Betting group GVC feels the heat after top directors’ sell-off
Shares plunge 20% before recovering some ground on share sale days after report of another full-year loss
Shares in Ladbrokes parent GVC slumped after chief executive Kenny Alexander and chairman Lee Feldman sold shares in the company.
Ladbrokes’ owner GVC shed nearly a fifth of its value on London’s stock exchange after its two top executives sold about £20 million worth of their shares in the UK gambling group.
The directors’ sell-off prompted speculation that the pair were looking to move on from the company but a spokesperson for GVC said that the sale was done to “satisfy an institutional buyer”.
“Investors are clearly spooked by this,” said Russ Mould, investment director at AJ Bell. “The two directors have pledged not to sell any more while they ‘continue’ at GVC. Investors may have read that statement as implying the pair aren’t going to be around that long.”
GVC’s shares were recently down about 15 per cent in midday trading on Friday in London.
The directors’ sales follow GVC’s announcement this week of a third consecutive full-year loss for 2018. The FTSE 250 company, who bought high street bookmakers Ladbrokes Coral last year for £4 billion, on Tuesday reported a pre-tax loss of £18.9 million, in part due to one-off costs relating to writedowns in the value of Ladbrokes’ high street shops and back taxes incurred in Greece.
The company spokesman pointed out that Mr Alexander’s holding in the company as a percentage of his salary - even after the sale - was still eight times more than the average for industry chief executives.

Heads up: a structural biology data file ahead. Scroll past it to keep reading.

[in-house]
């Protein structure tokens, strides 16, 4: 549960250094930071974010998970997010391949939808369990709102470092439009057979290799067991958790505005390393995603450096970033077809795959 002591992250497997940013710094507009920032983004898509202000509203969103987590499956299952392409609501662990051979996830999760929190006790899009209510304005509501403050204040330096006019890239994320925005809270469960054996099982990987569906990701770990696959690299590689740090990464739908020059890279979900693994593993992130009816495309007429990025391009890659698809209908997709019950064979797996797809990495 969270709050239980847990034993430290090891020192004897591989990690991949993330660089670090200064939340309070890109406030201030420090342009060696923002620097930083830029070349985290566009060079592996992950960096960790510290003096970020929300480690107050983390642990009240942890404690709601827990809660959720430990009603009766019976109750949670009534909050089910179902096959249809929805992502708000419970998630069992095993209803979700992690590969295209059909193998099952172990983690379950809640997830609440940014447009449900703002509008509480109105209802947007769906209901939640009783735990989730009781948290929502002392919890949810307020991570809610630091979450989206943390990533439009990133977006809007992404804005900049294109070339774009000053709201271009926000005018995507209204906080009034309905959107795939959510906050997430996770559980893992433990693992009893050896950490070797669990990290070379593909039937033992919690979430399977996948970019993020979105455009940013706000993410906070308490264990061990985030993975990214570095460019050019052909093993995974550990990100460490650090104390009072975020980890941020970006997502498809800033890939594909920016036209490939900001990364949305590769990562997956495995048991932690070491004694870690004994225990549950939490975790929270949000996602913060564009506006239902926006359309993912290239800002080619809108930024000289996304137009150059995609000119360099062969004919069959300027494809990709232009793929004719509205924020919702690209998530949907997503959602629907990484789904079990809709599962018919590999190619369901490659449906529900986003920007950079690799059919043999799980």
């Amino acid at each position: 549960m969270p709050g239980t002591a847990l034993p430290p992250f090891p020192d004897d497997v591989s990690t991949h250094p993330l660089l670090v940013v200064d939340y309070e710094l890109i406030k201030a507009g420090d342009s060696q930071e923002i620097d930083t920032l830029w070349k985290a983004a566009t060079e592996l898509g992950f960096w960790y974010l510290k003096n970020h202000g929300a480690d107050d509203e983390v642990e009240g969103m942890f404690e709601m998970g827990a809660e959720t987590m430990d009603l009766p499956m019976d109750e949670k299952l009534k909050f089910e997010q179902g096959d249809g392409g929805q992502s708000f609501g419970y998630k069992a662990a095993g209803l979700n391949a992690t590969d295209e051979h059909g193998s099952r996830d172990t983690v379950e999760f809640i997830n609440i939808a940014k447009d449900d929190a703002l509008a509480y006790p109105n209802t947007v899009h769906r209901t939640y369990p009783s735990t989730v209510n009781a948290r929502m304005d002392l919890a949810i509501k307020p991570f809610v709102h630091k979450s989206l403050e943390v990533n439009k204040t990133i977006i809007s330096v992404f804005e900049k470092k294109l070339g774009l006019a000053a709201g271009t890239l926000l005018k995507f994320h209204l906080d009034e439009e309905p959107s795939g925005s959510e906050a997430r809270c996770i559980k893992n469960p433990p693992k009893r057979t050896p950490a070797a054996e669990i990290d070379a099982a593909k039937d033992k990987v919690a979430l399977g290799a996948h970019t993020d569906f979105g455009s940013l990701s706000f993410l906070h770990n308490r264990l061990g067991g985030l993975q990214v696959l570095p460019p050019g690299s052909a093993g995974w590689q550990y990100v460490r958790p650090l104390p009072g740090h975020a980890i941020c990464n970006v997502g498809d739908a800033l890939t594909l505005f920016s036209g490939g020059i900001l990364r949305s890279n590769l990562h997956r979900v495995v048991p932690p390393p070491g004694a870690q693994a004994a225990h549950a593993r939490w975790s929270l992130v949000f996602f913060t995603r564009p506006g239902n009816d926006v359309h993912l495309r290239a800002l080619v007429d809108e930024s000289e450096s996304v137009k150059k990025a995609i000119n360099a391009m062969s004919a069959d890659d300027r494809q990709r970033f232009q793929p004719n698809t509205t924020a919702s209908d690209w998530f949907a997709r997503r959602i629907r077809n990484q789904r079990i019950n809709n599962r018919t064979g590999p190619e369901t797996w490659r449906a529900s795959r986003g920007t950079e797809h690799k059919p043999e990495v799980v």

Mr Alexander sought to reassure investors about his and Mr Feldman’s position, saying in a statement: “We have both held large personal shareholdings in GVC for a long time and continue to do so. Both of us remain fully committed to GVC and, whilst I continue to have the support of our shareholders, I’m here for the long term and at the very least I have a current plan that will take three plus years to accomplish.”
Shares in fellow betting companies Paddy Power Betfair and William Hill sank more than 3 per cent before clawing back some of their decline amid speculation that there would be an announcement of further industry regulation in the UK treasury’s spring statement next week.
In the UK’s most recent budget statement in October, the chancellor announced a cut to the maximum stake permitted on fixed-odd betting terminals - casino-game style slot machines that have been dubbed the “crack-cocaine” of gambling. Since then the UK Gambling Commission has announced more consultations into online gambling and the use of credit cards to bet. – Copyright The Financial Times Limited 2019